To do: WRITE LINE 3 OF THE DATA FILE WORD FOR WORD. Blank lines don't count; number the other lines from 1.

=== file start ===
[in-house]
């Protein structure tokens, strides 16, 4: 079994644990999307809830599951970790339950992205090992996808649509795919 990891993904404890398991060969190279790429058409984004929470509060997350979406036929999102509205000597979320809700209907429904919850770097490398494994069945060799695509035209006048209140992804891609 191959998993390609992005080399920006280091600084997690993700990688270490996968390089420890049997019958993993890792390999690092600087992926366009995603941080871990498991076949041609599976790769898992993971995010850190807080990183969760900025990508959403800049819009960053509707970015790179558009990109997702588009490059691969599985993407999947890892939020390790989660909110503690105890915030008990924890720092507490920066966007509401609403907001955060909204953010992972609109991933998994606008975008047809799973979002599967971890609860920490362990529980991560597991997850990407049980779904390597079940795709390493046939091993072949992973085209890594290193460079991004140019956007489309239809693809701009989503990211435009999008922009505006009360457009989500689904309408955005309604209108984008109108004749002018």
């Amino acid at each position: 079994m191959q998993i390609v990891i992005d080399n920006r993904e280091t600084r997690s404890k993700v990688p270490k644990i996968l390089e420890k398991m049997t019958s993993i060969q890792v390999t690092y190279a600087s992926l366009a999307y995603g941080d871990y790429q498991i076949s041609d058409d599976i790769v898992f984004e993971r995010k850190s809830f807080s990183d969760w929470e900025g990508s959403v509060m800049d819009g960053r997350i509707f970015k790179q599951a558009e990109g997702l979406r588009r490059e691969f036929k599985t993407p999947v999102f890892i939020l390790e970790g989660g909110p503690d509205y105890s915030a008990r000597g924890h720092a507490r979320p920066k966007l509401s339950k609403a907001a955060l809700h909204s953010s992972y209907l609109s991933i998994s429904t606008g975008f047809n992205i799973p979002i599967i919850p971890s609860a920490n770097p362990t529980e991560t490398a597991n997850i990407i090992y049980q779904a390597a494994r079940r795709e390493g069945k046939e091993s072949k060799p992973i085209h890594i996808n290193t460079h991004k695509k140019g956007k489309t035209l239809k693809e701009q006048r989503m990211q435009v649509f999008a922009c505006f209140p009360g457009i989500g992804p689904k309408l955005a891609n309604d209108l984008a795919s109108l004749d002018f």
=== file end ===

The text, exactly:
């Amino acid at each position: 079994m191959q998993i390609v990891i992005d080399n920006r993904e280091t600084r997690s404890k993700v990688p270490k644990i996968l390089e420890k398991m049997t019958s993993i060969q890792v390999t690092y190279a600087s992926l366009a999307y995603g941080d871990y790429q498991i076949s041609d058409d599976i790769v898992f984004e993971r995010k850190s809830f807080s990183d969760w929470e900025g990508s959403v509060m800049d819009g960053r997350i509707f970015k790179q599951a558009e990109g997702l979406r588009r490059e691969f036929k599985t993407p999947v999102f890892i939020l390790e970790g989660g909110p503690d509205y105890s915030a008990r000597g924890h720092a507490r979320p920066k966007l509401s339950k609403a907001a955060l809700h909204s953010s992972y209907l609109s991933i998994s429904t606008g975008f047809n992205i799973p979002i599967i919850p971890s609860a920490n770097p362990t529980e991560t490398a597991n997850i990407i090992y049980q779904a390597a494994r079940r795709e390493g069945k046939e091993s072949k060799p992973i085209h890594i996808n290193t460079h991004k695509k140019g956007k489309t035209l239809k693809e701009q006048r989503m990211q435009v649509f999008a922009c505006f209140p009360g457009i989500g992804p689904k309408l955005a891609n309604d209108l984008a795919s109108l004749d002018f």